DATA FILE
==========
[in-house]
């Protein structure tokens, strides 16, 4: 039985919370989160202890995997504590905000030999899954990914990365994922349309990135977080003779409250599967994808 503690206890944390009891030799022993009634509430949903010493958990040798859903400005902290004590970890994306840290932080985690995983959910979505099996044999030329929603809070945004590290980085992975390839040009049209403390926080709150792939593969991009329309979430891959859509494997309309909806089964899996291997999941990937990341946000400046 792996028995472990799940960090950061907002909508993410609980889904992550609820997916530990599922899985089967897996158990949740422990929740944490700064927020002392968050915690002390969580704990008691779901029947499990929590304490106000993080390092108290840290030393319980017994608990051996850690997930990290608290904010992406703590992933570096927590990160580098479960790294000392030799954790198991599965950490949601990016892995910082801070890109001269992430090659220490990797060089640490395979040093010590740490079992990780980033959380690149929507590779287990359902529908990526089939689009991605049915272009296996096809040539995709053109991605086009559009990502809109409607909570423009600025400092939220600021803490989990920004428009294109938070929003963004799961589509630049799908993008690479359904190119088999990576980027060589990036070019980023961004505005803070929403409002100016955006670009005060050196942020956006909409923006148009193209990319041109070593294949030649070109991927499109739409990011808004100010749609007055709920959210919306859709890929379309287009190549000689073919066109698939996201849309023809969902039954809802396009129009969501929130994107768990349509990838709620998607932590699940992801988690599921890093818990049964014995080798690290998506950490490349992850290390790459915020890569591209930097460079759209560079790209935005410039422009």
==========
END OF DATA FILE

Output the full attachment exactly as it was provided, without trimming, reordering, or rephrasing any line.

[in-house]
């Protein structure tokens, strides 16, 4: 039985919370989160202890995997504590905000030999899954990914990365994922349309990135977080003779409250599967994808 503690206890944390009891030799022993009634509430949903010493958990040798859903400005902290004590970890994306840290932080985690995983959910979505099996044999030329929603809070945004590290980085992975390839040009049209403390926080709150792939593969991009329309979430891959859509494997309309909806089964899996291997999941990937990341946000400046 792996028995472990799940960090950061907002909508993410609980889904992550609820997916530990599922899985089967897996158990949740422990929740944490700064927020002392968050915690002390969580704990008691779901029947499990929590304490106000993080390092108290840290030393319980017994608990051996850690997930990290608290904010992406703590992933570096927590990160580098479960790294000392030799954790198991599965950490949601990016892995910082801070890109001269992430090659220490990797060089640490395979040093010590740490079992990780980033959380690149929507590779287990359902529908990526089939689009991605049915272009296996096809040539995709053109991605086009559009990502809109409607909570423009600025400092939220600021803490989990920004428009294109938070929003963004799961589509630049799908993008690479359904190119088999990576980027060589990036070019980023961004505005803070929403409002100016955006670009005060050196942020956006909409923006148009193209990319041109070593294949030649070109991927499109739409990011808004100010749609007055709920959210919306859709890929379309287009190549000689073919066109698939996201849309023809969902039954809802396009129009969501929130994107768990349509990838709620998607932590699940992801988690599921890093818990049964014995080798690290998506950490490349992850290390790459915020890569591209930097460079759209560079790209935005410039422009």